Italy's Berlusconi appears in court over fraud allegations


Italian Prime Minister Silvio Berlusconi arrives for a legal hearing over allegations of fiscal fraud and breach of trust in his business interests on March 28, 2011 at Milan's court.


Giuseppe Cacace

Italy’s scandal-hit Prime Minister Silvio Berlusconi made a rare appearance at a court hearing on Monday over alleged fraud during the acquisition of broadcasting rights.

Berlusconi’s court attendance – his first in eight years – came after Italy’s constitutional court lifted his immunity, exposing him to three corruption cases and a trial in which he is accused of having sex with an underage prostitute, Reuters said.

Ahead of the appearance in judge’s chambers in Milan, the 74-year-old denied claims of tax fraud and embezzlement over his Mediaset broadcasting empire’s acquisition of television rights for inflated prices, Dow Jones said. He has also denied all other claims against him.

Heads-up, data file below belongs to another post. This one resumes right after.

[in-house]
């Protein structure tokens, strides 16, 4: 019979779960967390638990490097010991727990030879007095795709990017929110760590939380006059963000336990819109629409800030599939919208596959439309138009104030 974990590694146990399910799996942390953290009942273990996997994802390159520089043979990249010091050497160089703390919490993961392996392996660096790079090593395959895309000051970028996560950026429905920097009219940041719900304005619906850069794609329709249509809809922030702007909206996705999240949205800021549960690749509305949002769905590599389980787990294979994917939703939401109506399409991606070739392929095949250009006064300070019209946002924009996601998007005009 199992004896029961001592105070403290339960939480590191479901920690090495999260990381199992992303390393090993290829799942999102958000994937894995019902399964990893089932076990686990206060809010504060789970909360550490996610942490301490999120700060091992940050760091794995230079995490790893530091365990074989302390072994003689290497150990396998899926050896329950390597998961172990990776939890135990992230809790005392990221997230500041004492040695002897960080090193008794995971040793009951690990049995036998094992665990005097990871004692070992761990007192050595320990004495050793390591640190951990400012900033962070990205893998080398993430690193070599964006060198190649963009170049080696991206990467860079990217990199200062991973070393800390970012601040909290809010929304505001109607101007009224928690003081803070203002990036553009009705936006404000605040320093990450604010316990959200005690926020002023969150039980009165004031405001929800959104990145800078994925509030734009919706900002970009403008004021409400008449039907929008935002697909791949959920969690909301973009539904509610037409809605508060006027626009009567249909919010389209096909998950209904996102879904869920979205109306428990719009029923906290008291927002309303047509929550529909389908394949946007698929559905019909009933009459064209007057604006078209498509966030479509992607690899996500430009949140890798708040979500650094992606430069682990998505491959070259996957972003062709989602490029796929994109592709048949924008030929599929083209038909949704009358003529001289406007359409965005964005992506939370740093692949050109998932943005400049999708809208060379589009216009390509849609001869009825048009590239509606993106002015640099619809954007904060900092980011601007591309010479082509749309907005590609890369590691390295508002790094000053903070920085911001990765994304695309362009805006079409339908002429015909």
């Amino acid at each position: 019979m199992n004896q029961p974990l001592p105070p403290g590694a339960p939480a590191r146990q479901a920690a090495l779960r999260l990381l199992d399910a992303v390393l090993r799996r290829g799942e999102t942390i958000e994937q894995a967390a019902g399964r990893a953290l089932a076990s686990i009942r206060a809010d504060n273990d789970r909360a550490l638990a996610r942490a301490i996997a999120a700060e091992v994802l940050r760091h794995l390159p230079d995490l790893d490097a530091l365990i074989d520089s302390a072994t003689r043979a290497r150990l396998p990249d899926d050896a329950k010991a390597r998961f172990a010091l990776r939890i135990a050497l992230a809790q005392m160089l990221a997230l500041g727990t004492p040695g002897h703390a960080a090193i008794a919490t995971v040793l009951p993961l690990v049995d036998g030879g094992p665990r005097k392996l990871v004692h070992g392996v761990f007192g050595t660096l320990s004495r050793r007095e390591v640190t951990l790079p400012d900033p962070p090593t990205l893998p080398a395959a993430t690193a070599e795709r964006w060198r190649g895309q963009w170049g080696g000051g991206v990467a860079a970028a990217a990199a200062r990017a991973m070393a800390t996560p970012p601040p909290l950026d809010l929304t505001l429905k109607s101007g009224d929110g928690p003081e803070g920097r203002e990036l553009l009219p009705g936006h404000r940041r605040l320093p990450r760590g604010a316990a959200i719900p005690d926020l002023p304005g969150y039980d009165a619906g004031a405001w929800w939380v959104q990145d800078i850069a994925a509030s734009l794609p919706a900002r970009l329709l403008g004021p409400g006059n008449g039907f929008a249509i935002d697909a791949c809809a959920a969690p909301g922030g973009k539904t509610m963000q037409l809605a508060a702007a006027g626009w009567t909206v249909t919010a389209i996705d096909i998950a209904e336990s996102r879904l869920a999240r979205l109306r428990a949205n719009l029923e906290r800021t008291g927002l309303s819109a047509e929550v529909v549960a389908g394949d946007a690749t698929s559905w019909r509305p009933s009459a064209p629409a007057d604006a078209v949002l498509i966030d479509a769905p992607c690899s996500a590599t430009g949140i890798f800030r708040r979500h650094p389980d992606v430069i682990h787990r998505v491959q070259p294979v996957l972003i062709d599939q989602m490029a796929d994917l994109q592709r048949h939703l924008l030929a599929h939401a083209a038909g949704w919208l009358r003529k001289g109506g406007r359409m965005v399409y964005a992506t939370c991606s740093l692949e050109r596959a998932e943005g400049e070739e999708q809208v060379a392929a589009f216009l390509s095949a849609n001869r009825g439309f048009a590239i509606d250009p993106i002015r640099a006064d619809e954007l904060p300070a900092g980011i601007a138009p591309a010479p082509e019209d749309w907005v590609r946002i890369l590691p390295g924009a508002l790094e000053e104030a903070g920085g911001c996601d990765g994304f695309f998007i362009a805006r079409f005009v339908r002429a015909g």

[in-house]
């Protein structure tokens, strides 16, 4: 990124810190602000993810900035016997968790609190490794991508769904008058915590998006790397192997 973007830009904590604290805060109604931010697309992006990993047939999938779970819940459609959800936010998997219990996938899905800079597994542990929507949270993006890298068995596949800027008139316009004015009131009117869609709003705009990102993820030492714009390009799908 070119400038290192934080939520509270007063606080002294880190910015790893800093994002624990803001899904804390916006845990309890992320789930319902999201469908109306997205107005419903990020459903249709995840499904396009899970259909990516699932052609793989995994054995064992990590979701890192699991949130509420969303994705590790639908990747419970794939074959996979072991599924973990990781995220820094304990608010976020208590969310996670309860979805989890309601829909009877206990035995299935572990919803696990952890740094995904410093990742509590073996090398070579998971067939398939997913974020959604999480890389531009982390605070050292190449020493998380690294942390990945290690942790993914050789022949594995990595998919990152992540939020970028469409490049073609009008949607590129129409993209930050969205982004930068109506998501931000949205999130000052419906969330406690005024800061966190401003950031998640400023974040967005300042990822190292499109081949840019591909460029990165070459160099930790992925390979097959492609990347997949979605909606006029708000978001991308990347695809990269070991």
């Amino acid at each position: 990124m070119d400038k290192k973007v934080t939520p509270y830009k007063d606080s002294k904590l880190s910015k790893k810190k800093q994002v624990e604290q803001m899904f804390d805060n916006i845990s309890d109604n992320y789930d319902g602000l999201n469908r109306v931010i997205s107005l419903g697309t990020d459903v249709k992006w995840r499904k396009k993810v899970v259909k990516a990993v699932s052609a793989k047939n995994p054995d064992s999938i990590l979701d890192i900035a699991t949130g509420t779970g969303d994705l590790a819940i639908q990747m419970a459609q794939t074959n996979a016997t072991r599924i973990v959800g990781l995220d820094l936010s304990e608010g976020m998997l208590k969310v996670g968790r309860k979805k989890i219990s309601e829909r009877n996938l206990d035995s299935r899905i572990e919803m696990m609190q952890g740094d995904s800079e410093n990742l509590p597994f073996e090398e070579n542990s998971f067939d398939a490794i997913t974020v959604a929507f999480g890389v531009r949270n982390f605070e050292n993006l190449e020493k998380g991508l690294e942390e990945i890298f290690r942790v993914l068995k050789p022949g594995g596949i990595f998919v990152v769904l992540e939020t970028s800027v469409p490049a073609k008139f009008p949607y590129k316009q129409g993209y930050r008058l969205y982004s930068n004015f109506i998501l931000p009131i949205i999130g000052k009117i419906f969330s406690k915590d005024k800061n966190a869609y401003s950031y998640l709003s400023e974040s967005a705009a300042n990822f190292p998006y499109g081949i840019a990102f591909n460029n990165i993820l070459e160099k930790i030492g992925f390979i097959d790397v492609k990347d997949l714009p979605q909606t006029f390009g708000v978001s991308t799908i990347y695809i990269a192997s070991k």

"All accusations against me are ridiculous and groundless," Berlusconi said during the television show MattinoCinque, aired by one of Mediaset’s. "I've never dealt with the acquisition of TV rights.”

The cases against Berlusconi had been frozen until January’s constitutional court ruling due to a legal loophole that allowed him to claim he was too busy with official duties to stand trial.

Asked in another pre-trial interview if he would attend other hearings, the Telegraph reported that Berlusconi said: "I will go to those at which I can present myself, aiming to not suspend the trials because all the trials are absolutely absurd and built on nothing."

Another trial in which the Italian prime minister is accused of bribery resumed in Milan last week, but Berlusconi, who was due to brief the cabinet on the Libya emergency, did not appear, the London Telegraph said.

The BBC said Berlusconi's position in government was unlikely to be affected by the legal proceedings against him.

"Although the cumulative effect of these sex and corruption scandals have taken their toll on his popularity, there is no immediate threat to his position as prime minister," it said.

-- Barry Neild